Debbie Costello and Philip Casler were involved in an automobile accident, after which Casler died from unrelated causes. Costello submitted a claim with Casler's insurance provider, American Family, for injuries relating to the accident. After the statute of limitations expired, Costello submitted a motion in the district court pursuant to Nev. R. Civ. P. 25, seeking to substitute the special administratrix of Casler's estate for Casler. American Family submitted a countermotion for summary judgment, arguing that any amendment adding a party was now time-barred because the statute of limitations had expired. The district court granted Casler's countermotion for summary judgment. The Supreme Court reversed, holding (1) under Nev. R. Civ. P. 15(c), an amendment to a complaint adding a decedent's estate as a party to an action will relate back to the date of the original pleading filed prior to the expiration of the statute of limitations; and (2) a decedent insurer's notice and knowledge of the institution of an action may be imputed to the decedent's estate for purposes of satisfying the relation back requirements of Rule 15(c). Remanded.
Benchmark Ins. Co. v. Sparks
Policyholder Robert Sparks was sued by victims and families of an automobile accident in which Sparks was involved. Sparks's insurance company, Benchmark, filed an interpleader action, seeking permission to deposit the $30,000 policy limits with the district court for dispersal to the plaintiffs. Benchmark then filed a motion for summary judgment, seeking a determination that once the court accepted the deposited funds, Benchmark would have no further obligation to defend Sparks in the underlying tort lawsuit. The district court granted Benchmark permission to deposit the policy liability limits but denied it's motion for summary judgment, determining that Benchmark's duty to defend Sparks extended beyond its tender of the policy limits. On appeal, the Supreme Court affirmed, holding (1) the policy did not unambiguously alert Sparks that Bench could terminate its duty to defend him by depositing the policy's limits with the district court; and (2) that a policyholder in Sparks' position would reasonably expect his insurer to procure a settlement on his behalf or defend him until the policy limits have been used to satisfy a judgment entered against him.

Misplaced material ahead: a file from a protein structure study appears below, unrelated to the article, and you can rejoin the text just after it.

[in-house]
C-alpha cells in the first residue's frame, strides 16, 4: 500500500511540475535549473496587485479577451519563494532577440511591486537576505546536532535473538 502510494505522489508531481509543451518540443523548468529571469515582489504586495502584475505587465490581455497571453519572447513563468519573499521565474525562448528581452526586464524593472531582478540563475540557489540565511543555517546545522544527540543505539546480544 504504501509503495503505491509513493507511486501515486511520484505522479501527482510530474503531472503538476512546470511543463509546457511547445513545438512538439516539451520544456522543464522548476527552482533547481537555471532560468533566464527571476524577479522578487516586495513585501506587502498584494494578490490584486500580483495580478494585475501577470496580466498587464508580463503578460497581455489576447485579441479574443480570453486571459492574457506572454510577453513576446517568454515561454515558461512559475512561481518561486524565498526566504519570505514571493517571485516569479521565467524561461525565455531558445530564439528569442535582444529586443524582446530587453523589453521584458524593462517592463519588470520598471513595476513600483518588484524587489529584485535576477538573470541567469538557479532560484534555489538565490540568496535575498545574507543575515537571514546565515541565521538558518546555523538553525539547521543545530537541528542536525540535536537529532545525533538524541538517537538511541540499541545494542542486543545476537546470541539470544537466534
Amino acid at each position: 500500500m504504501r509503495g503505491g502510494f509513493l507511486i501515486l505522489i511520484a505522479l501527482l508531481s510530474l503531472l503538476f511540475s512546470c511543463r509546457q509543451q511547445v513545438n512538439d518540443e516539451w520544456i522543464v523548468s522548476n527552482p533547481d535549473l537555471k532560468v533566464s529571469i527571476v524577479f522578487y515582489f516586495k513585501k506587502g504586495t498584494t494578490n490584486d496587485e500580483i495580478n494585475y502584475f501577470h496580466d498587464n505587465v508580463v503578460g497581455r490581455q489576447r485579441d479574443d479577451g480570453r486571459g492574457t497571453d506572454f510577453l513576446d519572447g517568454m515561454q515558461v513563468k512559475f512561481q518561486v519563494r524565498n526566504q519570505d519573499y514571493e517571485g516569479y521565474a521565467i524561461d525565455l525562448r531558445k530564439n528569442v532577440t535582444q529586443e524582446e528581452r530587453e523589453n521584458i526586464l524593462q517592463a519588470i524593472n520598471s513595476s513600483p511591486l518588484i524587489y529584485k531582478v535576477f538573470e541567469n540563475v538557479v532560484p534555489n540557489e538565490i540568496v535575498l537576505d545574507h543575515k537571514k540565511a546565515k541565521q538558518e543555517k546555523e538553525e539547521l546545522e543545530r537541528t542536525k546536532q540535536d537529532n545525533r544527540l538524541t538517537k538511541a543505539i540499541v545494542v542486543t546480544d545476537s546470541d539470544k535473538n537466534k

Arguello v. Sunset Station, Inc.
In 2006, appellantâs vehicle was stolen from respondent hotelâs valet parking lot. Appellantâs insurer issued a check to appellant for the cost of the vehicle but not including the cost of customizations. Appellant filed a lawsuit in district court against respondent, alleging negligence and breach of a bailment contract and seeking damages exceeding $10,000. The district court determined that Nev. Rev. Stat. 651.101(1) shielded respondent from liability and entered summary judgment in favor of respondent. Appellant appealed, and the Supreme Court reversed. The Court found as a threshold matter appellant to be a real party in interest with standing to sue because appellant was not fully compensated by his insurer for his losses and thus the principle of total subrogation did not apply. The Court also held that Nev. Rev. Stat. 651.101(1) did not protect respondent against liability arising out of the theft of appellantâs vehicle because the statute, which limits the liability of hotels for the theft or destruction of any property brought by a patron upon the premises or "left in a motor vehicle upon the premises," unambiguously places motor vehicles outside of its scope.